19th May2015

‘The Cobbler’ VOD Review

by Phil Wheat

Stars: Adam Sandler, Method Man, Adam B. Shapiro, Ellen Barkin, Evan Neumann, Melonie Diaz, Dan Stevens, Steve Buscemi, Dascha Polanco, Dustin Hoffman, Yul Vasquez, Kim Cloutier | Written by Thomas McCarthy, Paul Sado | Directed by Thomas McCarthy


Max Simkin (Sandler) is a fourth generation cobbler working in the same New York shop that has been in his family for generations. Disenchanted with the grind of daily life, Max stumbles upon a magical shoe-stitching machine that allows him to step into the lives of his customers – literally – and see how the other half lives, and finds that sometimes walking in another man’s shoes is the only way one can discover who they really are…

Thomas McCarthy, director of the critically acclaimed The Station Agent and the fantastic Paul Giamatti starrer Win Win, would seem like an odd choice to direct an Adam Sandler movie, but then The Cobbler is no ordinary Adam Sandler film. For out has gone the gross-out gags, the outrageous behaviour, the lowbrow comedy and the madcap slapstick, and in comes a more introspective, more subdued Sandler with gags resting on the shoulders of the rest of the cast, with Sandler himself in a much more sombre tone.

There has, in recent years, a backlash against Adam Sandler for making lowbrow comedies that – according to the likes of Variety and THR – are made for Sandler and his buddies and NOT the paying audience but the same cannot be said of The Cobbler. Some might say Sandler has listened to his critics and tried something new. And whilst this is not as much of a depature for Sandler as the likes of Punch Drunk Love, Funny People and the more recent Men, Women & Children, this is for all intents and purposes a new kind of Adam Sandler movie.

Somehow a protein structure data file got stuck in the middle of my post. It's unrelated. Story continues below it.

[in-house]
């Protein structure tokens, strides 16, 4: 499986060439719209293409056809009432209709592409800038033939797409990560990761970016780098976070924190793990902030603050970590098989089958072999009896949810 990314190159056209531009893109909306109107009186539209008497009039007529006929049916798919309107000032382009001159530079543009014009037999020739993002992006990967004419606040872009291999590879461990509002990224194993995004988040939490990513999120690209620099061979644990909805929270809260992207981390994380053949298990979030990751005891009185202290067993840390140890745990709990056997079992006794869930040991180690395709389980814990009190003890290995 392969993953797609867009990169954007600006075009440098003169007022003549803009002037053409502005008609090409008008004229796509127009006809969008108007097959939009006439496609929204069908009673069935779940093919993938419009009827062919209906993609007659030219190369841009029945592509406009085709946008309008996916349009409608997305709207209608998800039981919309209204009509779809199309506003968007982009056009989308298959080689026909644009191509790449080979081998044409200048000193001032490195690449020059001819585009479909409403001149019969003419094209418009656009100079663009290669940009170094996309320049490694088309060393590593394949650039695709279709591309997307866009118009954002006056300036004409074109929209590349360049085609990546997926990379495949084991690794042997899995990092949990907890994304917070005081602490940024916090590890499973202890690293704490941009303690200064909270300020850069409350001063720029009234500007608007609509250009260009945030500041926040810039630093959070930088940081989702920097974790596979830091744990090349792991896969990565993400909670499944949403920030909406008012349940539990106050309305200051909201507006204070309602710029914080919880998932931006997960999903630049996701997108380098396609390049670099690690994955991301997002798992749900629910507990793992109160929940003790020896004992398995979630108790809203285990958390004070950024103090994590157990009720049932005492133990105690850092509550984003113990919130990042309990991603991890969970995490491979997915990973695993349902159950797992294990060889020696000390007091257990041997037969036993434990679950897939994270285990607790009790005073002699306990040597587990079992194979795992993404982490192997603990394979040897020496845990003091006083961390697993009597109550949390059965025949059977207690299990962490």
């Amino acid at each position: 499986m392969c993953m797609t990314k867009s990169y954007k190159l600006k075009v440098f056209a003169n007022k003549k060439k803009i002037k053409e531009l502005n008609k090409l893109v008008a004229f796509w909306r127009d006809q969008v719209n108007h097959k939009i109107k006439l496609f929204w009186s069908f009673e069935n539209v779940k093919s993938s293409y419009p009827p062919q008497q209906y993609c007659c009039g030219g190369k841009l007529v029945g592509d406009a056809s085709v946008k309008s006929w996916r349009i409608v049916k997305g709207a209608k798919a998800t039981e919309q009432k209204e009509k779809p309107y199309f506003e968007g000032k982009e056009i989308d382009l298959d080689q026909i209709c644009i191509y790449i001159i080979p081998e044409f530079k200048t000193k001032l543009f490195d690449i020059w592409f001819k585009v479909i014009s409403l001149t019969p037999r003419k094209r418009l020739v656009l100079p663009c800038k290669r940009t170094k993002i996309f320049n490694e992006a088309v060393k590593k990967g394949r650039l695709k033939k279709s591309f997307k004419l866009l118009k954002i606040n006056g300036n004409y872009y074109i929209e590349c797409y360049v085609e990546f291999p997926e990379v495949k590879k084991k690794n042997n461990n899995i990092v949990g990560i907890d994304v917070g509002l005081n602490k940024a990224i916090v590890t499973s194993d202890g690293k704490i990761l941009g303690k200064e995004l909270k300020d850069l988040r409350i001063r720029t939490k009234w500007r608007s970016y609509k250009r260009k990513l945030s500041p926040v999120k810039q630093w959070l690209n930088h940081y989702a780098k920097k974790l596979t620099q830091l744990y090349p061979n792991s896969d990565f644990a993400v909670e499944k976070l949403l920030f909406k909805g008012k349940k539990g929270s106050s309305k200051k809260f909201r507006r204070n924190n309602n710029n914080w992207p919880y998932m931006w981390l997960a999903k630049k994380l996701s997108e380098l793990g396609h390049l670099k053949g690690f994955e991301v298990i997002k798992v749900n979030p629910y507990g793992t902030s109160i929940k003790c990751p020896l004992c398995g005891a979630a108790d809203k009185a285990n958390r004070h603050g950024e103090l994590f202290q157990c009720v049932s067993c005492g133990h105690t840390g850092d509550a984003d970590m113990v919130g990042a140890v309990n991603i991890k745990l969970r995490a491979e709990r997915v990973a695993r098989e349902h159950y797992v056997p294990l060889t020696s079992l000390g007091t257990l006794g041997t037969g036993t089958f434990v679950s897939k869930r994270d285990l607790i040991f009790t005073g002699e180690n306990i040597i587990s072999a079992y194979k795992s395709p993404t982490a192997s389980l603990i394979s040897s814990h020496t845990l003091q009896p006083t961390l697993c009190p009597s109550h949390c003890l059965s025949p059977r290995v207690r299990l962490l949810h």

You see, The Cobbler is a body-swap wish fulfilment comedy that not only allows Sandler to take a back seat to the onscreen action but also allows the rest of the cast, in particular Method Man as a local street thug and wannabe gangster Leon and an almost unrecognisable Yul Vazquez as the transexual Marsha, to shine. Even Steve Buscemi, often reduced to nothing more than a cameo role in many of Sandler’s previous films (although even when in small roles Buscemi always delivers – see “Crazy Eyes” in Mr. Deeds), has a meatier role that allows the actor to stretch more than his comedy legs as Sandler’s next door neighbour and caring friend Jimmy the Barber.

As a fan of Sandler’s movies even I wasn’t expecting a film as low-key and thoughtful as this. To compare The Cobbler to the rest of Sandler’s body of work, the closest example of a similar film would be Click which, whilst it had Sandler going into his typical over-the-top angry man slapstick on a number of occassions, shares a very similar sense of sentimentality. Could we be seeing Sandler growing up? Not likely given the controversies surrounding his latest, Netflix exclusive, movie. More likely Sandler is expanding his comedic horizons – after all he can’t play a manchild for the rest of his career, can he?

A pleasant surprise for this Adam Sandler fan, The Cobbler is available on iTunes (US) now. The film is released in the UK on 14th December for download and 4th January on DVD and On-Demand.


Comments are closed.